Winter Squash and Wild Rice for the Season

Everybody needs a little comfort right now. It’s cold out, and these are challenging times. What better way to warm up than to turn on the oven and bake some tender, fluffy muffins? These are perfect for cozy breakfasts at home, with a cup of tea or coffee.

Come into my kitchen, we’ll bake!

Wild Rice is a Treat in Muffins

I live in Minnesota, where wild rice is one of our locally grown delicacies. True wild rice is native to the Great Lakes region, and grows in lakes and streams. The indigenous Ojibwe people revere wild rice, which is so nutritious that it served as the cornerstone of the diet. I seek out true, hand-harvested wild rice, which is hand harvested and parched. It cooks much more quickly than the shiny, black cultivated kind, and has a much better flavor and texture. If you can’t find good wild rice, you can order it online, here.

Winter Squash Does Double Duty in Muffins

Winter squash is another food that indigenous Americans were eating for thousands of years before Europeans arrived here, and it is exactly what we need to be eating in the cold seasons. When experts talk about building immunity, they recommend eating plenty of deep orange vegetables, to get Vitamins A and C, magnesium, B-vitamins, and lots of antioxidant activity. Winter squash is a sweet, creamy way to ward off illness and disease.

In a plant based muffin, the key to success is building a good stand-in for the eggs that usually hold it together, and give it both lift and richness. Winter squash is perfect for this, since it provides a creamy, thick bit of bulk to replace the volume of the eggs, while ground flax seeds provide the binding action. The combination makes these muffins both light and tender. They really do feel meltingly tender in your tongue.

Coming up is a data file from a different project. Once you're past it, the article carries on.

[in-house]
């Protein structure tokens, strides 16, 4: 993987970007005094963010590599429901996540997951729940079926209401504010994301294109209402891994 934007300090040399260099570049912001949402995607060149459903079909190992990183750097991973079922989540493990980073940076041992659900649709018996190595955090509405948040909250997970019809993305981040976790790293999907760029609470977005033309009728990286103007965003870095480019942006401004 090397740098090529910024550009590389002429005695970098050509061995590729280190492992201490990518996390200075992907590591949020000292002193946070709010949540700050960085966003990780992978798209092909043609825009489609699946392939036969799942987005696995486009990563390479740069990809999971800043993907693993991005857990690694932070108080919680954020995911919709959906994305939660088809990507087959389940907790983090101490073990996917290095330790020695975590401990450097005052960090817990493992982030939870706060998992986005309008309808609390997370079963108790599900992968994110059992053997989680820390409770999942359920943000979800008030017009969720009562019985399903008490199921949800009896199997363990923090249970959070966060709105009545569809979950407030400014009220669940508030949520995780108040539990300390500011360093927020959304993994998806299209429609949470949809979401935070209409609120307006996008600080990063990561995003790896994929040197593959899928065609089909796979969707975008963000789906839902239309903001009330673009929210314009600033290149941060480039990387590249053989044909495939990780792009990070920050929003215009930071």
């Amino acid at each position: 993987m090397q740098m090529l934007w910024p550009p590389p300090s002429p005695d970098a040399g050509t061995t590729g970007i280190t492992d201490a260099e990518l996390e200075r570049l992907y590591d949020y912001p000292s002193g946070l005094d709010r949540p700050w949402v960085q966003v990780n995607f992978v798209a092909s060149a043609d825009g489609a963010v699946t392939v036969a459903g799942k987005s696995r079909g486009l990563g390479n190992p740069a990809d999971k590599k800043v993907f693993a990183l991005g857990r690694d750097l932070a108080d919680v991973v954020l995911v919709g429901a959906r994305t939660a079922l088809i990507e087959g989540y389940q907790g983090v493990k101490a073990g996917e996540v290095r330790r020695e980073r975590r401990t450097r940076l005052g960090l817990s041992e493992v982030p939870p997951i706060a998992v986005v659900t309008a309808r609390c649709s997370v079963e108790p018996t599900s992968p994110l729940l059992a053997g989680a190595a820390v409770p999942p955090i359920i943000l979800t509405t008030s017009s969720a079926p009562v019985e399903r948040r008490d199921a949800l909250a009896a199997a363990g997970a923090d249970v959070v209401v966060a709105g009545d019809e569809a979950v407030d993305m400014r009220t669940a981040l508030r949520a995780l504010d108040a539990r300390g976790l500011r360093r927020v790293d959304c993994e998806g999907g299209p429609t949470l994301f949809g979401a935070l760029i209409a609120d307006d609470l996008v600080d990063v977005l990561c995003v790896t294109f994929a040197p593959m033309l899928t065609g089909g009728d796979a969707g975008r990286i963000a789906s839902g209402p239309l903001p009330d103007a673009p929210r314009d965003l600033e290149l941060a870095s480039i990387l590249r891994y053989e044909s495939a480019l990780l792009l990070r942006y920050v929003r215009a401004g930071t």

Plant Based Muffins, Great Meal Prep

If you are one of the people who adopted a sourdough starter and now bakes all the bread you need, I salute you. If not, these quick muffins are an easy way to make a really appealing, fresh bread to go with breakfast, or lunch, or as a snack. Bake up a dozen and you can store them in an air tight bag or container for up to a week. Slather them with nut butter and jam, or eat them plain, it is all good.

Honor your body and the indigenous foods of the season, with a delicious muffin!

Squash and Wild Rice Muffins

These tender muffins combine the foods of the season, and will draw everyone to the kitchen with their fragrance.
Course Breakfast
Keyword #muffins, #wholegrain, #wintersquash
Servings 12
Author Robin Asbell


  • 1 cup pureed winter squash
  • 1 cup cooked wild rice about 1/3 cup dry
  • 1 cup whole wheat pastry flour
  • 1 cup all-purpose flour
  • 1 teaspoon baking soda
  • 1/2 teaspoon salt
  • 1 tablespoon cinnamon
  • 3/4 cup organic sugar
  • 3/4 cup non-dairy milk
  • 2 tablespoons ground golden flax seeds
  • 1 tablespoon apple cider vinegar
  • 1/2 cup avocado oil
  • 1/4 cup raw pepitas chopped
  • 1-2 tablespoons Turbinado sugar


  • First, bake and puree the squash, and cook the wild rice. Cut the squash in half vertically, then scoop out the seeds. Place on a baking sheet lined with parchment. Bake squash at 400 for about 20-40 minutes, depending on size. When the squash is very tender when pierced with a knife, cool on a rack, then scoop the flesh into a food processor and puree. Measure 1 cup and use the rest for something else.
    Boil the wild rice in 2 cups water until tender- hand harvested wild rice will be done in 20 minutes or so, cultivated in 40-60. Drain and let cool.
  • In a large bowl, combine the flours, baking soda, salt and cinnamon, stir in the sugar.
  • In a medium bowl, stir the non-dairy milk, flax seed and vinegar, let stand for a few minutes, then stir in the squash and avocado oil.
  • Stir the squash mixture into the flour mixture, just until all the flour is mixed in, then fold in the wild rice and half of the pepitas. Stir just to mix.
  • Scoop rounded 1/4 cup portions into each cup. Sprinkle with remaining pepitas and Turbinado sugar.
  • bake for 35-40 minutes, until a toothpick inserted in the center of a muffin comes out with no wet batter attached. Cool on racks.